Including Forestry in an Emissions Trading Scheme: Lessons from New Zealand

Few new trees planted    
Low price limited effect    
Can reform fix this?

tree in lake lowresNew Zealand is the first, and still the only, country to include forest landowners as full and, in some cases, mandatory participants in a greenhouse gas (GHG) emissions trading scheme (ETS), the NZ ETS. Carbon sequestration by forestry continues to be an important part of New Zealand’s contribution to its global obligations to reduce emissions.

This paper describes the policy changes to the NZ ETS since 2008 that directly affect forestry; assesses the effectiveness of the scheme; explores who is benefiting from it; and outlines issues facing forestry in the NZ ETS moving forward.

We find that forest owners have responded to the financial incentives from the NZ ETS in a rational way. Both afforestation and deforestation decisions appear to have been influenced by the emissions price and/or expectations about the emissions price in the future. However, the scheme has been beset by challenges. The collapse in the global carbon price and, associated with this, the proliferation of international Kyoto credits of questionable environmental integrity, combined with the government decision to delay New Zealand’s delink from international markets until 2015, greatly reduced the price signal for forestry from the NZ ETS from 2012 to 2015. A weak price signal, coupled with ongoing policy uncertainty surrounding the NZ ETS, has limited the effectiveness of the scheme in achieving its forestry goals.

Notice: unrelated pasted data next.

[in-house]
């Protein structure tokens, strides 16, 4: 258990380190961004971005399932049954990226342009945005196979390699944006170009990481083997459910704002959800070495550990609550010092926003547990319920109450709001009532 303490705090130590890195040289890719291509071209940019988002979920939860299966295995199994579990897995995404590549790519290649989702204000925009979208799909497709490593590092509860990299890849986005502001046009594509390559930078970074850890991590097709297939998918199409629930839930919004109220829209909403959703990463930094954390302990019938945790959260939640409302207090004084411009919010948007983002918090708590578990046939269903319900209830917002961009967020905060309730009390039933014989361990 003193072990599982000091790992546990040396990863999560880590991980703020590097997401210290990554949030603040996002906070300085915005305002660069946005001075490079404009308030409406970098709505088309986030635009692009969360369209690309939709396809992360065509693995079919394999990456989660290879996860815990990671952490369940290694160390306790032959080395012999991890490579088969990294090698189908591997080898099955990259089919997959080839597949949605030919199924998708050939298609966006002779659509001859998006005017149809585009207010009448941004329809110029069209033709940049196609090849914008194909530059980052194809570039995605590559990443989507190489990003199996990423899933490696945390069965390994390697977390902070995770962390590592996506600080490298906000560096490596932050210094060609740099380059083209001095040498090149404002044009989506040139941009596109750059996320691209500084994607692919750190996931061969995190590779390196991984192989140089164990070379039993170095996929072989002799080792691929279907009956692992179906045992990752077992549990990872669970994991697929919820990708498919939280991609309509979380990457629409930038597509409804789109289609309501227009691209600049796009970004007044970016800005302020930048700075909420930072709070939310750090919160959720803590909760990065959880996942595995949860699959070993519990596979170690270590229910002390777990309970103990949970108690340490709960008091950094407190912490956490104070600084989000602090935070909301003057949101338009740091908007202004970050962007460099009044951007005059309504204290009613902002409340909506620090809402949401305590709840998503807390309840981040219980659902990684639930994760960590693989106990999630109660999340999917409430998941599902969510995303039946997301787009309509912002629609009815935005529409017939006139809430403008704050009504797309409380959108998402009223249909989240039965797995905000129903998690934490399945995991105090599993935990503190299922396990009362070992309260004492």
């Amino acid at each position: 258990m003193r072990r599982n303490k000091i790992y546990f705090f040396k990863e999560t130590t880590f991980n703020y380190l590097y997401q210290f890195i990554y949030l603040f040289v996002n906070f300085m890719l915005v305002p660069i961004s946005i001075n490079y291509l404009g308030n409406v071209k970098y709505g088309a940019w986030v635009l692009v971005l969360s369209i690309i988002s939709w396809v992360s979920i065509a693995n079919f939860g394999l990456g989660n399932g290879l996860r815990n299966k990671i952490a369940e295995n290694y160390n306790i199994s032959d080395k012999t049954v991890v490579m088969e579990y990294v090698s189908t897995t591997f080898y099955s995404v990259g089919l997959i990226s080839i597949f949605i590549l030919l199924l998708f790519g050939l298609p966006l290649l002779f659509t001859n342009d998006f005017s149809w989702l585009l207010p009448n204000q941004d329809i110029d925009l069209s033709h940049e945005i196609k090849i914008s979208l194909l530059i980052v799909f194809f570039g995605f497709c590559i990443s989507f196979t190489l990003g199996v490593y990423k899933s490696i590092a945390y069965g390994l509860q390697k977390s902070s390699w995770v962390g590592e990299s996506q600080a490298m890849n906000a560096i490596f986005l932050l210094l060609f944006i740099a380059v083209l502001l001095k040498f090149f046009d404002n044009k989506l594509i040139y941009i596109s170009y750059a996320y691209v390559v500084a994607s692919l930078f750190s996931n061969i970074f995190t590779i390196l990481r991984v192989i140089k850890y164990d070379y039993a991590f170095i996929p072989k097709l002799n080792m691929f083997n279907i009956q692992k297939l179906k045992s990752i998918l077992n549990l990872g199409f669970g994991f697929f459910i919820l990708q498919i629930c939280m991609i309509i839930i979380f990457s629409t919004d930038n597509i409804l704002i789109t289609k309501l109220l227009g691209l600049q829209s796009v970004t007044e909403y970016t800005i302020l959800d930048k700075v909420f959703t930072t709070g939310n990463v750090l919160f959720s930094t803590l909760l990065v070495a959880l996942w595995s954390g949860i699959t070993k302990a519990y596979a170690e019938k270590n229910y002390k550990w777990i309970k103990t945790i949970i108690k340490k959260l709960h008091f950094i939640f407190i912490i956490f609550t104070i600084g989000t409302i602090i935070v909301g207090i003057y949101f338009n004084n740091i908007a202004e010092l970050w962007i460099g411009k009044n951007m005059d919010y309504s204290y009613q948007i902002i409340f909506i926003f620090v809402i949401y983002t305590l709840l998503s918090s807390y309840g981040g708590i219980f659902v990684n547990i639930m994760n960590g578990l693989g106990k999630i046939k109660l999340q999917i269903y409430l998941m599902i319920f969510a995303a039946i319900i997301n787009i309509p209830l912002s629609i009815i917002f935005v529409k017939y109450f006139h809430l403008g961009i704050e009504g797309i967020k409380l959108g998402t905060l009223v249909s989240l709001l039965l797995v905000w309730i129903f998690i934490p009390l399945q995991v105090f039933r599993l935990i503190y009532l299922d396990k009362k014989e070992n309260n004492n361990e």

Prospects going forward are more positive particularly if the current reform of the ETS can create clear predictable price signals and better manage the complexity of forestry rewards and liabilities, particularly as faced by smaller landowners who are not professional foresters but could potentially participate and reforest.


Carver, Tom, Patrick Dawson and Suzi Kerr. 2017. "Including Forestry in an Emissions Trading Scheme: Lessons from New Zealand." Motu Working Paper 17-11. Motu Economic and Public Policy Research. Wellington, New Zealand.


Aotearoa Foundation